A retired pastry chef in Texas surprised his great-grandchildren on Easter with this one-of-a-kind confection.
Alice Carter, 87, a grandmother from Boston, is halfway through a two-year stint with the Peace Corps in Rabat, Morocco, where she’s volunteering at a youth center.
The women’s basketball team at Franklin College in Indiana has a not-so-secret weapon.
After her husband died in 1945, Eleanor Roosevelt traveled the world as a diplomat, speaker, and activist. But she was never too busy for her granddaughter.
Grandparents matter in profound, enduring, and sometimes unexpected ways. That’s what I learned from these recordings, which were made by three American families for the oral history project StoryCorps.
In 2015, I wrote 75 stories, some of which were more popular than others. Here are the 10 that got the most clicks. Happy reading and Happy New Year!
“Imagine it: During the holidays, instead of using gadgets to ignore each other, we might use them as an excuse to look each other in the eye and listen.”
Here’s some shopping advice that ran in the New-York Herald Tribune on December 1, 1914 under the headline “Gifts for the Grandparent.”
About 20 percent of the United States population speaks a language other than English at home, and a total of 350 languages are spoken here, according to a new report from the Census Bureau.
Children who live with a single mother and at least one grandparent fare just as well as children who live with both parents, research shows.
A quest for justice in Argentina.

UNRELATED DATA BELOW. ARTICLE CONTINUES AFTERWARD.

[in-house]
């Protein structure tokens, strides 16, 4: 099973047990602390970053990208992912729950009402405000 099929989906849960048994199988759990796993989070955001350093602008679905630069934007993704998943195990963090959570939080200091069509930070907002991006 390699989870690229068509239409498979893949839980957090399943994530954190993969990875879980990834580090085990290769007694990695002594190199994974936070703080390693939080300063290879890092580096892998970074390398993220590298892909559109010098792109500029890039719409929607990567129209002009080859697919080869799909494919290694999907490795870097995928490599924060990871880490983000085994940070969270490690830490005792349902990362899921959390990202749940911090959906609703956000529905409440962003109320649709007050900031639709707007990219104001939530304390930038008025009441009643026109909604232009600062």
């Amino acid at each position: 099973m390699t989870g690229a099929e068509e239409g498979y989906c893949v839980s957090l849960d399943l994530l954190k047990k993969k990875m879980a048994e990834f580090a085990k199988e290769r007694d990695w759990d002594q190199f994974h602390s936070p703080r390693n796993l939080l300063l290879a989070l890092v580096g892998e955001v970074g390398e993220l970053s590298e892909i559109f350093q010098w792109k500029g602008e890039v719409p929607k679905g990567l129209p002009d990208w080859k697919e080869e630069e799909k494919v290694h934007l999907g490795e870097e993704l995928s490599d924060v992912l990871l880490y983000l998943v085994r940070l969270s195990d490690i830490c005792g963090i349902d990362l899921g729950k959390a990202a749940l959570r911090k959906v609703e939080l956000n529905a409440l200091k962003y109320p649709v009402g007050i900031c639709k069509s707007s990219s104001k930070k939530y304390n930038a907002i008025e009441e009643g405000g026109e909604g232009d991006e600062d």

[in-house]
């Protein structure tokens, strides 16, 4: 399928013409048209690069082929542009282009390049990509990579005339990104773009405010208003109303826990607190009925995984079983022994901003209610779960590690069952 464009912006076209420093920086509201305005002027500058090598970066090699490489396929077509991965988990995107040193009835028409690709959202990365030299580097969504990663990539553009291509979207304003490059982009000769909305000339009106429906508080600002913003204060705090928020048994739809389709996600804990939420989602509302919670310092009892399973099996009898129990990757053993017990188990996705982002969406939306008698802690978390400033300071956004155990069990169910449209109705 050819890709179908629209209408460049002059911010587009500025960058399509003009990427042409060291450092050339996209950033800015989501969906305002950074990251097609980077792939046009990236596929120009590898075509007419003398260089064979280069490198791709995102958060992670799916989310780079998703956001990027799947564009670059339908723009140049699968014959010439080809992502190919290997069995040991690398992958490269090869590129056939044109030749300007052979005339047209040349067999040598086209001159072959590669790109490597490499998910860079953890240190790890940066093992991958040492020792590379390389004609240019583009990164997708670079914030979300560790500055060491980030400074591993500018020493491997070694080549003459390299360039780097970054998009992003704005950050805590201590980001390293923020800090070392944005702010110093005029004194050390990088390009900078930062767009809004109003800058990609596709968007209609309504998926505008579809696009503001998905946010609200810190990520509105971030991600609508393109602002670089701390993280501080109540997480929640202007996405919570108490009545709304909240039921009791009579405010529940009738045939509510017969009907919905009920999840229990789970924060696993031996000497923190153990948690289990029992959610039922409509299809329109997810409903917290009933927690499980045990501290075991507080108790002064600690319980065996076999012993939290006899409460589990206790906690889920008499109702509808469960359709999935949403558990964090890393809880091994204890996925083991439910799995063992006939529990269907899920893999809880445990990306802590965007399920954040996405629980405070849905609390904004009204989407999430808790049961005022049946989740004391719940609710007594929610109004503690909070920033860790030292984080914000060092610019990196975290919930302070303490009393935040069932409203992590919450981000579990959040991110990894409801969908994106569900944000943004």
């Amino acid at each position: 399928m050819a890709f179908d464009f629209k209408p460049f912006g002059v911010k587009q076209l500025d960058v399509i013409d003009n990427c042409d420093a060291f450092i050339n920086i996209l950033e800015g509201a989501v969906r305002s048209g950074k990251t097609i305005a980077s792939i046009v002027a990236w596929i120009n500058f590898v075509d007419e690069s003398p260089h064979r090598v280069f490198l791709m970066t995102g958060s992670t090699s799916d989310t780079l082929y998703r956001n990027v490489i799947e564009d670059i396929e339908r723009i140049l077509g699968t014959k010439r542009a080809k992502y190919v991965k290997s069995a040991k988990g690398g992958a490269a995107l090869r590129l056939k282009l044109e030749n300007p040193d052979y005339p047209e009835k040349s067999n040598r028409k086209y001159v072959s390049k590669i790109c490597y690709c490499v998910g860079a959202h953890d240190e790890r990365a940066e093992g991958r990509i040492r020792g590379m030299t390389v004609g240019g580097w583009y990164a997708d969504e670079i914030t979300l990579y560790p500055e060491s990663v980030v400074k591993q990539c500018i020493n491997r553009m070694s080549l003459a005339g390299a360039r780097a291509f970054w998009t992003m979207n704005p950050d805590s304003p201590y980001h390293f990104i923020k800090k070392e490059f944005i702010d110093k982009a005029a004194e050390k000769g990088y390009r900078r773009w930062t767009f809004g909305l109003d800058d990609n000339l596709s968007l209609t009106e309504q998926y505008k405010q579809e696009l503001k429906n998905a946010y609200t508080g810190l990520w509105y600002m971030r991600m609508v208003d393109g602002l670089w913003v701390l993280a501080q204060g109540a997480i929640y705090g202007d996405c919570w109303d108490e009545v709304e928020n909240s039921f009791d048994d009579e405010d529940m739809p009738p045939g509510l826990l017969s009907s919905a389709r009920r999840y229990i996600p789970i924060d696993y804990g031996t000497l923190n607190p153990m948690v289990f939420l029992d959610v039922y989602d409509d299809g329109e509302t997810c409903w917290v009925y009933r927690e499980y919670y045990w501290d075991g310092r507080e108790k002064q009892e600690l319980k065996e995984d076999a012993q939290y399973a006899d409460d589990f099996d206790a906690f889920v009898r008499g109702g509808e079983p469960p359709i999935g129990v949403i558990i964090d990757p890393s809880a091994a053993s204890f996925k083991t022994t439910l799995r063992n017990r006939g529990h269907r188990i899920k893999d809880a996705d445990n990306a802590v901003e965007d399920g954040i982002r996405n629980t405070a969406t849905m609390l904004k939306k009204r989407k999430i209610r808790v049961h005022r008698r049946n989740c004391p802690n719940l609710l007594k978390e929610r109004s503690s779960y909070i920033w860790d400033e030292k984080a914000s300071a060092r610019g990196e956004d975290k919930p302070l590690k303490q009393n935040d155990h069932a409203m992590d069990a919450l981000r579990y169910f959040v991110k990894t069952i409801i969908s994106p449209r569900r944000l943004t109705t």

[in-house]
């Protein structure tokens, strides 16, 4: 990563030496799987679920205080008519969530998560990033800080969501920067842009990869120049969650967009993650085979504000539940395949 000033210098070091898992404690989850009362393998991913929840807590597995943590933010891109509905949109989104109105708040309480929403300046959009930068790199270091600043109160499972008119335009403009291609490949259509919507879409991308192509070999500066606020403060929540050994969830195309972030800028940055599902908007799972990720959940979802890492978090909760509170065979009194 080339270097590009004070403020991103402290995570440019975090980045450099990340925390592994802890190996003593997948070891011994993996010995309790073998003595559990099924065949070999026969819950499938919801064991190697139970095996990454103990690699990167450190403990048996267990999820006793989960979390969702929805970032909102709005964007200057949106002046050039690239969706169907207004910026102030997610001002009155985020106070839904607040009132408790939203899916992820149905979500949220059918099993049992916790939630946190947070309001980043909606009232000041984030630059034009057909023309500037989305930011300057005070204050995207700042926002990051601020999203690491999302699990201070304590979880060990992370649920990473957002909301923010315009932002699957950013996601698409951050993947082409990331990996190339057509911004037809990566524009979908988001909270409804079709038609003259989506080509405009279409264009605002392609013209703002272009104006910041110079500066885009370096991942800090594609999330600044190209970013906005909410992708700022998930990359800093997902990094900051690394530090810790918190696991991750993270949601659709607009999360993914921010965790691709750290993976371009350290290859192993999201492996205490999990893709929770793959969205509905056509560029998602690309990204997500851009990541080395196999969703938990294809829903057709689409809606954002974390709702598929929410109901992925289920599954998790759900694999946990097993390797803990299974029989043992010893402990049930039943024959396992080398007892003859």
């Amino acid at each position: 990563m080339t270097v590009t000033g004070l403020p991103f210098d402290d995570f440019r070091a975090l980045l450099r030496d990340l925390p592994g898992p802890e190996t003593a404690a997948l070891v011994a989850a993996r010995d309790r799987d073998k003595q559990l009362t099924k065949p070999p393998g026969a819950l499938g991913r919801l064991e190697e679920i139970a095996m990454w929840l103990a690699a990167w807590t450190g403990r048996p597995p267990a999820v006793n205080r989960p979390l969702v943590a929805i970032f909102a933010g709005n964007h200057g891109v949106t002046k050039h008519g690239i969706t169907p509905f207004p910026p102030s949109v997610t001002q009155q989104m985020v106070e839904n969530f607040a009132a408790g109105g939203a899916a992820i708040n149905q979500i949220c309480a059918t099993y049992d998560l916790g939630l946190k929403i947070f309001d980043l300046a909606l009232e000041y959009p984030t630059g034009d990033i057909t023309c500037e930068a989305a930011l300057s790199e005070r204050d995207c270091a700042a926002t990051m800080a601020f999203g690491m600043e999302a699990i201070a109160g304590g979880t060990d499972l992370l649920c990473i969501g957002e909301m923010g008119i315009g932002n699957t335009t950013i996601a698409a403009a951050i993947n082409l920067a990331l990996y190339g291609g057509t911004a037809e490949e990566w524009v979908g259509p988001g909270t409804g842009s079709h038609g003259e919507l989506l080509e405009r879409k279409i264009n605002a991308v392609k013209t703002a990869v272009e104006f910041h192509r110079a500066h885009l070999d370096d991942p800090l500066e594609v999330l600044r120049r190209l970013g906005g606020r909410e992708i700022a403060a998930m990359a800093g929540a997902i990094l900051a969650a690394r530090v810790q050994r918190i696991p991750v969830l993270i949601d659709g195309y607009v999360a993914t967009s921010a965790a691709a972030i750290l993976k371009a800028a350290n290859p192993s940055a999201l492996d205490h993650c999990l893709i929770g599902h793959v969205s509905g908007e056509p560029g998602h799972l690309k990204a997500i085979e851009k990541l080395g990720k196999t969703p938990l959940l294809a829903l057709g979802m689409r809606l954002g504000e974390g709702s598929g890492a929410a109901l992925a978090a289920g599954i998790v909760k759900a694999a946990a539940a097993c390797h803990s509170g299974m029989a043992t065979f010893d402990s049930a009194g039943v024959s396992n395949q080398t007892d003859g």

A new study finds that teens who maintain close, loving relationships with their grandparents suffer fewer emotional and behavioral problems than their peers.
“Standing at one remove from the new partnership, and all the hue and cry the blending of a family can involve, they have the potential to play a unique role for the stepgrandchild—part grandparent, part wise, trusted confidante.”
Mary Walker and her 17-year-old grandson are taking swimming lessons together at a pool in Tulsa, Okla.
“It’s important to remember the White House is such a bizarre place,” says the author of a recent book on the Obamas. “I think Mrs. Robinson acts as a calming presence.”
Isabel Allende, a novelist with millions of readers around the world, says her grandparents shaped both her character and her career.
Cathy Williams, 62, and her granddaughter, Chelsea Washington, both earned bachelor’s degrees this spring from the Florida Agricultural and Mechanical University in Tallahassee.
Politicians in Britain have realized that grandparents are struggling to balance work and childcare just as parents are.
Whales need grandmas, too, it turns out.